In this research, we aim to extract a term structure from the implied volatility skewness under the Black-Scholes framework and S&P 500 adjusted close prices. With the daily close prices over the period of 1970-2018, we calibrate a local volatility function by fitting the BS-implied density based on the Dupire formula (which is the aggregation of a bunch of log-normal densities at each strike, since volatility is not constant and depended on strike) to the observed S&P 500 log return distribution.

We start by asssuming that the local volatility as a function of the log-in-the-moneyness $x$ for a fixed maturity window of $T$ business days.

Under the Black-Scholes framework with risk-free rate $r=0$, a call option premium for $S_0=1$ is:

If we assume that there exists a probability density function $f_{S_T}$, we have:

Taking partial derivative w.r.t. $K$, we get the Dupire formula:

We can approximate the second-order derivative numerically:

We previously defined that $x = log(K)$. Given any $\Delta K$, let us define $\Delta x$ such that:

We define $r_T$ as the $T$ period log return, and that $r_T=log(S_T)$. Based on chain rule:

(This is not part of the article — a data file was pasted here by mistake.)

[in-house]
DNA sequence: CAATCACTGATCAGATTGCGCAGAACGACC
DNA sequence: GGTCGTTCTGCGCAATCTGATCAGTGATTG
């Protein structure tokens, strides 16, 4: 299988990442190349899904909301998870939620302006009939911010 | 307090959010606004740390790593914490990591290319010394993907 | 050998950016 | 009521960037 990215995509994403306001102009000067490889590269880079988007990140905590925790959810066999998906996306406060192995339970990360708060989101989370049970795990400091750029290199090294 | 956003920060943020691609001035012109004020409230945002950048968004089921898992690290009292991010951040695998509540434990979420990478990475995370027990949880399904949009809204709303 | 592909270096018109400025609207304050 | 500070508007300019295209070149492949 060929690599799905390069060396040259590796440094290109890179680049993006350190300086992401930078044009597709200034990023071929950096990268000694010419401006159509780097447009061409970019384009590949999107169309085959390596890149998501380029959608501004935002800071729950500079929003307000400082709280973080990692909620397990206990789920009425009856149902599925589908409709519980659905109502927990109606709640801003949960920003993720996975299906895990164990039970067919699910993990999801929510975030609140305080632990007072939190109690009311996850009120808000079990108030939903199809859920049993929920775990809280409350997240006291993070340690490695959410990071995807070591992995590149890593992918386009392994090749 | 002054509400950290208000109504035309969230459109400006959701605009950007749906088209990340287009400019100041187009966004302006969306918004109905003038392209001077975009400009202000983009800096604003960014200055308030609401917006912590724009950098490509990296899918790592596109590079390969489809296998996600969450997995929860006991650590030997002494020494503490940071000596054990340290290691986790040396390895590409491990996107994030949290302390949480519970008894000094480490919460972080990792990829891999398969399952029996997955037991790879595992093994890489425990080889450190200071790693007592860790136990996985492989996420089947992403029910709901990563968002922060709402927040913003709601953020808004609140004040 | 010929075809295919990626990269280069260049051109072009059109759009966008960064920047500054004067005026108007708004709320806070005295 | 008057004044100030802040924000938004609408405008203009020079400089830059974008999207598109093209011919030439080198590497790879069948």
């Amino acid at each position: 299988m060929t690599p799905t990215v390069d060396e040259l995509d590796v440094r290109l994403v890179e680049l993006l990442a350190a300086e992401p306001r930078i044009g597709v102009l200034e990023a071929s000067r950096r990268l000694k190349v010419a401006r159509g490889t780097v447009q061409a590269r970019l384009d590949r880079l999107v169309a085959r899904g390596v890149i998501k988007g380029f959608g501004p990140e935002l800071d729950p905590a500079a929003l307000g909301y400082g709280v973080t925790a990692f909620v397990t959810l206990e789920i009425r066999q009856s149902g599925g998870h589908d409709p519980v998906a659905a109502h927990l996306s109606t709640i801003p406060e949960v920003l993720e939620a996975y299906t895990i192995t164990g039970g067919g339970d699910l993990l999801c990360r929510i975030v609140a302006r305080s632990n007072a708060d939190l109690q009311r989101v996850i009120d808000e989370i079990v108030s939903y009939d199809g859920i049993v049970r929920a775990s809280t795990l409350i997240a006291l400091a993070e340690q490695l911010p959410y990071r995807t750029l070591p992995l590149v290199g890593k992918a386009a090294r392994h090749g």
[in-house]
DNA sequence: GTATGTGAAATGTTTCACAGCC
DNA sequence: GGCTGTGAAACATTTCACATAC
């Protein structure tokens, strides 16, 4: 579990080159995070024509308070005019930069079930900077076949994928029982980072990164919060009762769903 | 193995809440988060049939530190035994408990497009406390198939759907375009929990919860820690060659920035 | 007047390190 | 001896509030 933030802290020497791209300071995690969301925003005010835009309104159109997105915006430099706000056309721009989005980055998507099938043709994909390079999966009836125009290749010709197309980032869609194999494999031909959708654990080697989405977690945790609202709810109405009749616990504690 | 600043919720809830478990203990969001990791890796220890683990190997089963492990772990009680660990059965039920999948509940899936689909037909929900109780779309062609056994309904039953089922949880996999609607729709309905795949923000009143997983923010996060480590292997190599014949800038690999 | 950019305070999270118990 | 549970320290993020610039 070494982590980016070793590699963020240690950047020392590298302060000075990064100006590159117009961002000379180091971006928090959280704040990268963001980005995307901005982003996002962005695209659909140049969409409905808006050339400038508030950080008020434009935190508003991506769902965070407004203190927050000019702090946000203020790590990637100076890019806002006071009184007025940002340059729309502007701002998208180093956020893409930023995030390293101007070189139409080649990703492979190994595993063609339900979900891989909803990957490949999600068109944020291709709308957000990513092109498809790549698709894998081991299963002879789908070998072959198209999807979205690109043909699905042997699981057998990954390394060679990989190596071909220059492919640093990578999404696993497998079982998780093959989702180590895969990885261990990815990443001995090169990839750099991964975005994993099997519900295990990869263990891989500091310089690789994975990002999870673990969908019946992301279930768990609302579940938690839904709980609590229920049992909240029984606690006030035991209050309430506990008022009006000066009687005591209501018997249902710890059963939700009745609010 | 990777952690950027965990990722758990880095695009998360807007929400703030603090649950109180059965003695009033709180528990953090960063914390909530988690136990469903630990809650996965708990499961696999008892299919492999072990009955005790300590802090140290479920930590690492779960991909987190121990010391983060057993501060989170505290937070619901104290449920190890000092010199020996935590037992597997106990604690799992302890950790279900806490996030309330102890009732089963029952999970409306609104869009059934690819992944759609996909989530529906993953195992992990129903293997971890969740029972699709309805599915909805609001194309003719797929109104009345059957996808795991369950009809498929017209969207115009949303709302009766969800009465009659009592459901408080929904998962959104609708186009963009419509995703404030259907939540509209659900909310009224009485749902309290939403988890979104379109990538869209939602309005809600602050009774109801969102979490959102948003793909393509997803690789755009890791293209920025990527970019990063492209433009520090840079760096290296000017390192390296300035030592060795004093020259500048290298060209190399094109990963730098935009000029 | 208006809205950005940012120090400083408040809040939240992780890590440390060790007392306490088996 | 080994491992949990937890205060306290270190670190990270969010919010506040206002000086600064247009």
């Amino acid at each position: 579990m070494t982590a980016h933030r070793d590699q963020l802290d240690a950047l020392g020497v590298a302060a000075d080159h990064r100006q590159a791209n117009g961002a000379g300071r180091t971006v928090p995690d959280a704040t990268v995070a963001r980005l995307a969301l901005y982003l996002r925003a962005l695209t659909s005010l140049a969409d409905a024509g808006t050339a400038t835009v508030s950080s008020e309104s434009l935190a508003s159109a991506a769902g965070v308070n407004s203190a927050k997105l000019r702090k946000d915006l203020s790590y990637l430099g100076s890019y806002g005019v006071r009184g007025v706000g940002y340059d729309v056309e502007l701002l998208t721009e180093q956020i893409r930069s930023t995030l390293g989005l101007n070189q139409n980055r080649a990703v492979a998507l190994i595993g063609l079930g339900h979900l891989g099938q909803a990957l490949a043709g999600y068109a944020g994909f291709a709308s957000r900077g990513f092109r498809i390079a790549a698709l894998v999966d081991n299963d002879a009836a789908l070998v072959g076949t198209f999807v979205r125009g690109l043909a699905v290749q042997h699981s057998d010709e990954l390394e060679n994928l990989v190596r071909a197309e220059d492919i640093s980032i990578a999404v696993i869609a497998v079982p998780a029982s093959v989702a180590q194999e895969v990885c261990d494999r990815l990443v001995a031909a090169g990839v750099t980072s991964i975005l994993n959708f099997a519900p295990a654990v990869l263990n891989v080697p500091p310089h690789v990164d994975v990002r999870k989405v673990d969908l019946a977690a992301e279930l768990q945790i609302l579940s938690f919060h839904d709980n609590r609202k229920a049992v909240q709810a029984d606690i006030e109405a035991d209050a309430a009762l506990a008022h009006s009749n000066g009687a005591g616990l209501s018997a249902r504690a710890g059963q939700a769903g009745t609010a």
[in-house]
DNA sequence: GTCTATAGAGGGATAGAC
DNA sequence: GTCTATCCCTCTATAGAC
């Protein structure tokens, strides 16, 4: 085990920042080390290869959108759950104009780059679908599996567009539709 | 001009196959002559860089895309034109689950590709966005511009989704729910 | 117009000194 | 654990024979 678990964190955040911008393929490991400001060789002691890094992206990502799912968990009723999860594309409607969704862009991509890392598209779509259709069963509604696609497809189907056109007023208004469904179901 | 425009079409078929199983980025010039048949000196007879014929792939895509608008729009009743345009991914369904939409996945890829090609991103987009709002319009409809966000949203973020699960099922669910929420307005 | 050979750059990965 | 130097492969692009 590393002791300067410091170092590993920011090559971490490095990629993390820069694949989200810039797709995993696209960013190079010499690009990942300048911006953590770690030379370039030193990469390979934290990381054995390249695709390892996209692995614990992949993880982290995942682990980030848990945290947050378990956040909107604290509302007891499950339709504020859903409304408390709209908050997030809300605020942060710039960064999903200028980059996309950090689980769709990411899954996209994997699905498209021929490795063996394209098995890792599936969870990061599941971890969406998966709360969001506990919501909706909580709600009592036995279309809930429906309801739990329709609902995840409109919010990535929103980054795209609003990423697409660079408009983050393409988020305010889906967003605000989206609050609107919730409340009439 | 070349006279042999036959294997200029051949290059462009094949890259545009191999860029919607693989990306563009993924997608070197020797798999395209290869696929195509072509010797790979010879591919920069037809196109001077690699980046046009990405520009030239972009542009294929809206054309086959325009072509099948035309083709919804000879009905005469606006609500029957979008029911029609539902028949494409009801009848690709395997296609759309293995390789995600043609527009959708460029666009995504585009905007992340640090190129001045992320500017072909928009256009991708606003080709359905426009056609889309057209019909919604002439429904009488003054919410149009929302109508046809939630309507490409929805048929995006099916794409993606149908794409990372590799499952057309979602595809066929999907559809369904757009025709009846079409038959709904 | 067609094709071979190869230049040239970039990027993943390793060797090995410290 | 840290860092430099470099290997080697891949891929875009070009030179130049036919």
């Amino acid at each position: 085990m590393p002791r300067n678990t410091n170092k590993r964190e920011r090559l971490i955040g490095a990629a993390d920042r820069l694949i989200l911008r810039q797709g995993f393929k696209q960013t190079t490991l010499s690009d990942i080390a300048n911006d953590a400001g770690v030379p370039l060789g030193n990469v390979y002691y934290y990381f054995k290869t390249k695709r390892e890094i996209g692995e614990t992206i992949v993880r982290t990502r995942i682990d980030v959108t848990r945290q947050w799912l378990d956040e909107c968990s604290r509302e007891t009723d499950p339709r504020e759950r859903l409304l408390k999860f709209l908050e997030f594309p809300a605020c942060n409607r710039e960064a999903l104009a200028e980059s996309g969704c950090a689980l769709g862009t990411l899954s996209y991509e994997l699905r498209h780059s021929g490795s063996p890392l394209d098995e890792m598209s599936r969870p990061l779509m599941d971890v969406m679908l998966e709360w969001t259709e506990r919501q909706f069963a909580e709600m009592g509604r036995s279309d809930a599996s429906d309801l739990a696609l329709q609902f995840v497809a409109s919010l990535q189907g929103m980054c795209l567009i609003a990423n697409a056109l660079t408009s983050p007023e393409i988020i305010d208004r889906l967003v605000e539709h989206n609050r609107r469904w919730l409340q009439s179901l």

So in conclusion we have:

The goal is to find the optimal volatility function $g(x)$ such that $f_{r_T}(x)$ fits to the historical distribution of $r_T$. Here we use a quadratic form for $g(x)$:

Using sum of square as the objective function, we obtained a set of coefficients of $a$, $b$, and $c$ that fit the Dupire density to the empirical density of S&P 500 log returns. This following graph shows the skewness coefficient $b$ plotted against term windows. We can observe that overall as the time-window increases, the skewness decreases (in absolute values). We also see that the skewness hit a local minimum (in absolute values) at $T=100$, or 6 month time. This phenomenon is also observed in future trading, and could potentially be explained by the fact that market tends to recover from the left-skewed losses in 6 month time on average.

Click on this link to see the jupyter notebook.